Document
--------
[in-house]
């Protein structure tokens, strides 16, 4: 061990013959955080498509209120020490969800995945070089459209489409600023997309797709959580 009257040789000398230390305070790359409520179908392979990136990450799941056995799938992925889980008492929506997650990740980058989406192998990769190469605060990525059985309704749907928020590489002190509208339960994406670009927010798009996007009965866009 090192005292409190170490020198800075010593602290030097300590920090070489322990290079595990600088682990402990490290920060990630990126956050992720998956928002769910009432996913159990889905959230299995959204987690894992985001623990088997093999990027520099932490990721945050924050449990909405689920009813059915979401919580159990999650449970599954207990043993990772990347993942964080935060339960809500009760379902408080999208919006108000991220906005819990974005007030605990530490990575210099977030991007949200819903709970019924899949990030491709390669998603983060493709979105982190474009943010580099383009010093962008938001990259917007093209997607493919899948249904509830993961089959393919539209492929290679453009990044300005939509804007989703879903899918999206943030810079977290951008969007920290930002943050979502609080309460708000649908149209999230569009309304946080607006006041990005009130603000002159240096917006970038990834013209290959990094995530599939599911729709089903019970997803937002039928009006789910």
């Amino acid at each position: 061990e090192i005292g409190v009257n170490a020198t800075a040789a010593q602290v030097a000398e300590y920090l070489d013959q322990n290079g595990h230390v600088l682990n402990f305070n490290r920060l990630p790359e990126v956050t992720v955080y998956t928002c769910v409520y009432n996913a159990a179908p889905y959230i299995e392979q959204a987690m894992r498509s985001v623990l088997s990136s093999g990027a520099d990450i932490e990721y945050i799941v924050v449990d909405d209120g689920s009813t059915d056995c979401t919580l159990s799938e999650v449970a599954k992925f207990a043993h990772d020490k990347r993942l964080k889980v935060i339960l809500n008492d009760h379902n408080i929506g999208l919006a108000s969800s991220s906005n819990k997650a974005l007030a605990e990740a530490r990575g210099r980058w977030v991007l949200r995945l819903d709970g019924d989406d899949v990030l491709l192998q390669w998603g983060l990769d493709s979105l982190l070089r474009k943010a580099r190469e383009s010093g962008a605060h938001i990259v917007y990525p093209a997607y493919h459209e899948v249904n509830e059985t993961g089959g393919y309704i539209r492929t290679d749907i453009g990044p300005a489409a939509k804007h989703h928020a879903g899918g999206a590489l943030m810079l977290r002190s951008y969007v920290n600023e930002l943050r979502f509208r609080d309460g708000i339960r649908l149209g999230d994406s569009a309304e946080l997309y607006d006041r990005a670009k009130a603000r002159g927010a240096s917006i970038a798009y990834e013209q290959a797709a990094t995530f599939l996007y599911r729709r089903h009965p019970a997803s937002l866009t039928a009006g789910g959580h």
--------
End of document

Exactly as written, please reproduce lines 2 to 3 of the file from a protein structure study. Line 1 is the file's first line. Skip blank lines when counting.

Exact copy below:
């Protein structure tokens, strides 16, 4: 061990013959955080498509209120020490969800995945070089459209489409600023997309797709959580 009257040789000398230390305070790359409520179908392979990136990450799941056995799938992925889980008492929506997650990740980058989406192998990769190469605060990525059985309704749907928020590489002190509208339960994406670009927010798009996007009965866009 090192005292409190170490020198800075010593602290030097300590920090070489322990290079595990600088682990402990490290920060990630990126956050992720998956928002769910009432996913159990889905959230299995959204987690894992985001623990088997093999990027520099932490990721945050924050449990909405689920009813059915979401919580159990999650449970599954207990043993990772990347993942964080935060339960809500009760379902408080999208919006108000991220906005819990974005007030605990530490990575210099977030991007949200819903709970019924899949990030491709390669998603983060493709979105982190474009943010580099383009010093962008938001990259917007093209997607493919899948249904509830993961089959393919539209492929290679453009990044300005939509804007989703879903899918999206943030810079977290951008969007920290930002943050979502609080309460708000649908149209999230569009309304946080607006006041990005009130603000002159240096917006970038990834013209290959990094995530599939599911729709089903019970997803937002039928009006789910």
């Amino acid at each position: 061990e090192i005292g409190v009257n170490a020198t800075a040789a010593q602290v030097a000398e300590y920090l070489d013959q322990n290079g595990h230390v600088l682990n402990f305070n490290r920060l990630p790359e990126v956050t992720v955080y998956t928002c769910v409520y009432n996913a159990a179908p889905y959230i299995e392979q959204a987690m894992r498509s985001v623990l088997s990136s093999g990027a520099d990450i932490e990721y945050i799941v924050v449990d909405d209120g689920s009813t059915d056995c979401t919580l159990s799938e999650v449970a599954k992925f207990a043993h990772d020490k990347r993942l964080k889980v935060i339960l809500n008492d009760h379902n408080i929506g999208l919006a108000s969800s991220s906005n819990k997650a974005l007030a605990e990740a530490r990575g210099r980058w977030v991007l949200r995945l819903d709970g019924d989406d899949v990030l491709l192998q390669w998603g983060l990769d493709s979105l982190l070089r474009k943010a580099r190469e383009s010093g962008a605060h938001i990259v917007y990525p093209a997607y493919h459209e899948v249904n509830e059985t993961g089959g393919y309704i539209r492929t290679d749907i453009g990044p300005a489409a939509k804007h989703h928020a879903g899918g999206a590489l943030m810079l977290r002190s951008y969007v920290n600023e930002l943050r979502f509208r609080d309460g708000i339960r649908l149209g999230d994406s569009a309304e946080l997309y607006d006041r990005a670009k009130a603000r002159g927010a240096s917006i970038a798009y990834e013209q290959a797709a990094t995530f599939l996007y599911r729709r089903h009965p019970a997803s937002l866009t039928a009006g789910g959580h």